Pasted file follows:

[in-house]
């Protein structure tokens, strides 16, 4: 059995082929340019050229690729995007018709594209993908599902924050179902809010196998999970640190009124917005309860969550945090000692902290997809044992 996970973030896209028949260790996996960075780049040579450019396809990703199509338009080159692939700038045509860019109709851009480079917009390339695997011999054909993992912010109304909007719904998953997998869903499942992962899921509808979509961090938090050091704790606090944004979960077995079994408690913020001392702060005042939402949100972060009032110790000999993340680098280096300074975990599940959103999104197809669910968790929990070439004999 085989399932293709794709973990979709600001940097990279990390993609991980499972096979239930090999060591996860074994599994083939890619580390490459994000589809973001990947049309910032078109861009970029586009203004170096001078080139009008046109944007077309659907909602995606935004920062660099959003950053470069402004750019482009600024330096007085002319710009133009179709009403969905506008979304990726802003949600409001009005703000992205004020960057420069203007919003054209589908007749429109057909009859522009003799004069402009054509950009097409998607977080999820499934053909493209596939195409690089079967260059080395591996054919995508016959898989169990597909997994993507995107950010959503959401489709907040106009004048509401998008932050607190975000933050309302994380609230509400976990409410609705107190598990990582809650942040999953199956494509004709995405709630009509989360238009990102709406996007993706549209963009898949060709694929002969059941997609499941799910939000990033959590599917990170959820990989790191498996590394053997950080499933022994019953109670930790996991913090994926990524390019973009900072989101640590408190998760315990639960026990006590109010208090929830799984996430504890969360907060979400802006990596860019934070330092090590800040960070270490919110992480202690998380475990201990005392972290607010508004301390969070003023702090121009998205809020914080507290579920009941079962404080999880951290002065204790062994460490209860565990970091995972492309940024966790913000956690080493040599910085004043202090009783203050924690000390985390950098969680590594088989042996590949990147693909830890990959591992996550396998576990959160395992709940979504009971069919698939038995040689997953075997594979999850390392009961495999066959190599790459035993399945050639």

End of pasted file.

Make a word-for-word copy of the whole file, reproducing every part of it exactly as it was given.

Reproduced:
[in-house]
């Protein structure tokens, strides 16, 4: 059995082929340019050229690729995007018709594209993908599902924050179902809010196998999970640190009124917005309860969550945090000692902290997809044992 996970973030896209028949260790996996960075780049040579450019396809990703199509338009080159692939700038045509860019109709851009480079917009390339695997011999054909993992912010109304909007719904998953997998869903499942992962899921509808979509961090938090050091704790606090944004979960077995079994408690913020001392702060005042939402949100972060009032110790000999993340680098280096300074975990599940959103999104197809669910968790929990070439004999 085989399932293709794709973990979709600001940097990279990390993609991980499972096979239930090999060591996860074994599994083939890619580390490459994000589809973001990947049309910032078109861009970029586009203004170096001078080139009008046109944007077309659907909602995606935004920062660099959003950053470069402004750019482009600024330096007085002319710009133009179709009403969905506008979304990726802003949600409001009005703000992205004020960057420069203007919003054209589908007749429109057909009859522009003799004069402009054509950009097409998607977080999820499934053909493209596939195409690089079967260059080395591996054919995508016959898989169990597909997994993507995107950010959503959401489709907040106009004048509401998008932050607190975000933050309302994380609230509400976990409410609705107190598990990582809650942040999953199956494509004709995405709630009509989360238009990102709406996007993706549209963009898949060709694929002969059941997609499941799910939000990033959590599917990170959820990989790191498996590394053997950080499933022994019953109670930790996991913090994926990524390019973009900072989101640590408190998760315990639960026990006590109010208090929830799984996430504890969360907060979400802006990596860019934070330092090590800040960070270490919110992480202690998380475990201990005392972290607010508004301390969070003023702090121009998205809020914080507290579920009941079962404080999880951290002065204790062994460490209860565990970091995972492309940024966790913000956690080493040599910085004043202090009783203050924690000390985390950098969680590594088989042996590949990147693909830890990959591992996550396998576990959160395992709940979504009971069919698939038995040689997953075997594979999850390392009961495999066959190599790459035993399945050639």